We used computer-generated simulations to estimate power and found that with a 1:1 allocation ratio, one child per house followed up for 2 years would require 400 houses in each study group to detect a 35% reduction (the minimum we considered to be of public health importance) in the rate of malaria cases with over 80% power at the 5% significance level. For the entomological endpoint, the study was 80% powered to detect a 50% reduction at the 5% level of significance. Methods for sample size calculation have been described previously.18

Analysis was done with Stata version 15.0. Data analysis followed an analysis plan written before study completion. All analyses were done on a modified intention-to-treat basis in which all children with fewer than 50% visits in a year were not included. Data were censored for 4 weeks after a child had a documented malaria infection, and if the child had moved from the study house. If a child was absent more than half the scheduled visits in transmission season, their data were censored for that year. We compared between study groups the incidence rate of clinical malaria over the course of the transmission seasons (June to December) in 2016 and 2017, both separately and combined. Poisson regression with robust standard errors to account for repeat episodes for a child was used to compare the rates between groups, together with Kaplan-Meier plots showing time to first event by study group. An analysis adjusted for age, riverbank, month of year, and ethnicity was also carried out. The rate ratio comparing the mean number of female A gambiae sensu lato per light trap per night groups was calculated using negative binomial regression with a random effect for house, adjusting for ethnicity, riverbank, and burning incense (churai).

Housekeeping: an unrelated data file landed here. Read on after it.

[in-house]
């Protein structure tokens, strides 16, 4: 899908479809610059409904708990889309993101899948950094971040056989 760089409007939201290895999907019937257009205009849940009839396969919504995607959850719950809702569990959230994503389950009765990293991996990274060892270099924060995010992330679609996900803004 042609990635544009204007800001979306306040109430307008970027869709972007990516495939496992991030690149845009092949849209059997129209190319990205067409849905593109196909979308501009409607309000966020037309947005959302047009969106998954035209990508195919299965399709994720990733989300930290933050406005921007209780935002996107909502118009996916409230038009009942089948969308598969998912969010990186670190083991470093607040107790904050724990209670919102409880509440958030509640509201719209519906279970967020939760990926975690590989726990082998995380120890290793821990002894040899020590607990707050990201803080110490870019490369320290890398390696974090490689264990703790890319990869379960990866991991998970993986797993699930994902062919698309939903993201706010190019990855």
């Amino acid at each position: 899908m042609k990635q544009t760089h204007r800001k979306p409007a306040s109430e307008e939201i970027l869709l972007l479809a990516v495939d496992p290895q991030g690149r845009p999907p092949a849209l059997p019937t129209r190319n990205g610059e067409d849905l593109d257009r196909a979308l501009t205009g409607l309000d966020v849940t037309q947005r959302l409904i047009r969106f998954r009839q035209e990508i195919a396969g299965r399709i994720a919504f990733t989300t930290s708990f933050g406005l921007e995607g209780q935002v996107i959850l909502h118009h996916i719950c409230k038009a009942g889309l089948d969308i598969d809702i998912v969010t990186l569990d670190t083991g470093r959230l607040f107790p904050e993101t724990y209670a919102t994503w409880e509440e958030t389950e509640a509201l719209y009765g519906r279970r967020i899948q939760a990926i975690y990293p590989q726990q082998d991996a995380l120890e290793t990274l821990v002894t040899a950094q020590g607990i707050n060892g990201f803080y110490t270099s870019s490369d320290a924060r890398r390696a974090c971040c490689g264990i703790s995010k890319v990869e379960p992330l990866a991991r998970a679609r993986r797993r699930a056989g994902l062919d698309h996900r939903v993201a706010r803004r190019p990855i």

Parasite rates and density, anaemia prevalence and haemoglobin concentrations from the cross-sectional data were analysed by either logistic or linear regression according to whether the variable was binary or continuous. The rate of respiratory infection over the course of the two annual transmission seasons was analysed in the same way as clinical malaria.

Entomological inoculation rate (EIR) was estimated in each study group and is defined as the number of infective bites received per person during the transmission season, and was estimated as follows: EIR=HDM × SPR × n (where HDM is the household density of mosquitoes, which is estimated as the mean number of A gambiae sensu lato per light trap per night; SPR is the sporozoite rate; and n is the number of nights during the transmission season, July to December [n=6 × 30=180]).

Houses classified in good condition were those with all window and door screening intact and with the doors having no gaps around the edges when shut. We hypothesised that houses where the doors were kept closed during the day were more likely to have their doors shut at night, compared with houses where the doors were left ajar. Similarly, we considered that houses with more people would have their doors opened more frequently during the night than those with fewer people.

A Data Safety Monitoring Board reviewed the study procedures and results. The trial is registered at ISRCTN02622179.

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